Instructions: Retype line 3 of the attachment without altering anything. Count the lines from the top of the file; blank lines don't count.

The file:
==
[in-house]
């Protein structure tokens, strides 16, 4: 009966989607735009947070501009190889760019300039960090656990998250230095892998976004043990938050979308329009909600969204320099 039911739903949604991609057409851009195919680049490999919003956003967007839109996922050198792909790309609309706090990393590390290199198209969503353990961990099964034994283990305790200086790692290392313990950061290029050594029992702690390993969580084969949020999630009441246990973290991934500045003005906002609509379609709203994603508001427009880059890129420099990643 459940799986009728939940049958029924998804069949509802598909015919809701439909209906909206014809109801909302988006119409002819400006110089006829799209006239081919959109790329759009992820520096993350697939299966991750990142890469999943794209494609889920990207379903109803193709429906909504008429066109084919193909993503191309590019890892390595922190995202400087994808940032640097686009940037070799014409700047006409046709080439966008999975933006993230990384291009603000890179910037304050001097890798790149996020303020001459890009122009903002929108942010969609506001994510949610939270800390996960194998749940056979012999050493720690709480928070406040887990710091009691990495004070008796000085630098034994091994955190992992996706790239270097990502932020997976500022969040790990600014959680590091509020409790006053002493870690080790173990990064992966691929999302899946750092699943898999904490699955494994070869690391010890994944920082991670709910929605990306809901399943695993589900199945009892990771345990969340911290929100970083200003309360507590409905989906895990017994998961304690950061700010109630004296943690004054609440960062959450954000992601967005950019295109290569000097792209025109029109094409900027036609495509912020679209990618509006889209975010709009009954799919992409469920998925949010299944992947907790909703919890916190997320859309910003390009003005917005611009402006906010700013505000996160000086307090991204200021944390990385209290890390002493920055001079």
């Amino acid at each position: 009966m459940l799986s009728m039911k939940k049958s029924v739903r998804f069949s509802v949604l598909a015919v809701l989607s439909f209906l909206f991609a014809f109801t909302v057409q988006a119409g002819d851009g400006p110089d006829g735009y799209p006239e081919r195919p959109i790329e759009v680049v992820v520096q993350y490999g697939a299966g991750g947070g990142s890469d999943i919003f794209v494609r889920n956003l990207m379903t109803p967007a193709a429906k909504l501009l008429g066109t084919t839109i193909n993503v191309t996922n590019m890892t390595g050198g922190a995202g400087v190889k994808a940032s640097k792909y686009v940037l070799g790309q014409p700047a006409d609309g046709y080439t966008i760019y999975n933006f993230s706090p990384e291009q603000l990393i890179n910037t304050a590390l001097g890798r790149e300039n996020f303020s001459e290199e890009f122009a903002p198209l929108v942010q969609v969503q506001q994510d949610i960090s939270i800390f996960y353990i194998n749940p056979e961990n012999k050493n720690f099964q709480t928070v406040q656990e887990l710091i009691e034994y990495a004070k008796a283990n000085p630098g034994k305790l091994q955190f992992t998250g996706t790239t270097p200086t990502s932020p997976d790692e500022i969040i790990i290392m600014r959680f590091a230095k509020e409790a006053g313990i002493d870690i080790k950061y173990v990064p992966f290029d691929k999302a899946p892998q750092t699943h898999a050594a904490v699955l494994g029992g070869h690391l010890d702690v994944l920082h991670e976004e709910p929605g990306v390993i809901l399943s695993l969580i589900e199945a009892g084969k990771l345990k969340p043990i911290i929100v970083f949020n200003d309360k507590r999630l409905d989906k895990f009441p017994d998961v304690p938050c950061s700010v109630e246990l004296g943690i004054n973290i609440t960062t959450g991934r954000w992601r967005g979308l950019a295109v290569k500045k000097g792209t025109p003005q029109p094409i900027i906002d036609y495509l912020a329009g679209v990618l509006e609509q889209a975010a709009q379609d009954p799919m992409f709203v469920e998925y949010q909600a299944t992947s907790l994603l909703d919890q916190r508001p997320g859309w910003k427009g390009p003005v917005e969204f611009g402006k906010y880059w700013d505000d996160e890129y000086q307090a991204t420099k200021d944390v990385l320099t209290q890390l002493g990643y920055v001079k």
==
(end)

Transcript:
């Amino acid at each position: 009966m459940l799986s009728m039911k939940k049958s029924v739903r998804f069949s509802v949604l598909a015919v809701l989607s439909f209906l909206f991609a014809f109801t909302v057409q988006a119409g002819d851009g400006p110089d006829g735009y799209p006239e081919r195919p959109i790329e759009v680049v992820v520096q993350y490999g697939a299966g991750g947070g990142s890469d999943i919003f794209v494609r889920n956003l990207m379903t109803p967007a193709a429906k909504l501009l008429g066109t084919t839109i193909n993503v191309t996922n590019m890892t390595g050198g922190a995202g400087v190889k994808a940032s640097k792909y686009v940037l070799g790309q014409p700047a006409d609309g046709y080439t966008i760019y999975n933006f993230s706090p990384e291009q603000l990393i890179n910037t304050a590390l001097g890798r790149e300039n996020f303020s001459e290199e890009f122009a903002p198209l929108v942010q969609v969503q506001q994510d949610i960090s939270i800390f996960y353990i194998n749940p056979e961990n012999k050493n720690f099964q709480t928070v406040q656990e887990l710091i009691e034994y990495a004070k008796a283990n000085p630098g034994k305790l091994q955190f992992t998250g996706t790239t270097p200086t990502s932020p997976d790692e500022i969040i790990i290392m600014r959680f590091a230095k509020e409790a006053g313990i002493d870690i080790k950061y173990v990064p992966f290029d691929k999302a899946p892998q750092t699943h898999a050594a904490v699955l494994g029992g070869h690391l010890d702690v994944l920082h991670e976004e709910p929605g990306v390993i809901l399943s695993l969580i589900e199945a009892g084969k990771l345990k969340p043990i911290i929100v970083f949020n200003d309360k507590r999630l409905d989906k895990f009441p017994d998961v304690p938050c950061s700010v109630e246990l004296g943690i004054n973290i609440t960062t959450g991934r954000w992601r967005g979308l950019a295109v290569k500045k000097g792209t025109p003005q029109p094409i900027i906002d036609y495509l912020a329009g679209v990618l509006e609509q889209a975010a709009q379609d009954p799919m992409f709203v469920e998925y949010q909600a299944t992947s907790l994603l909703d919890q916190r508001p997320g859309w910003k427009g390009p003005v917005e969204f611009g402006k906010y880059w700013d505000d996160e890129y000086q307090a991204t420099k200021d944390v990385l320099t209290q890390l002493g990643y920055v001079k």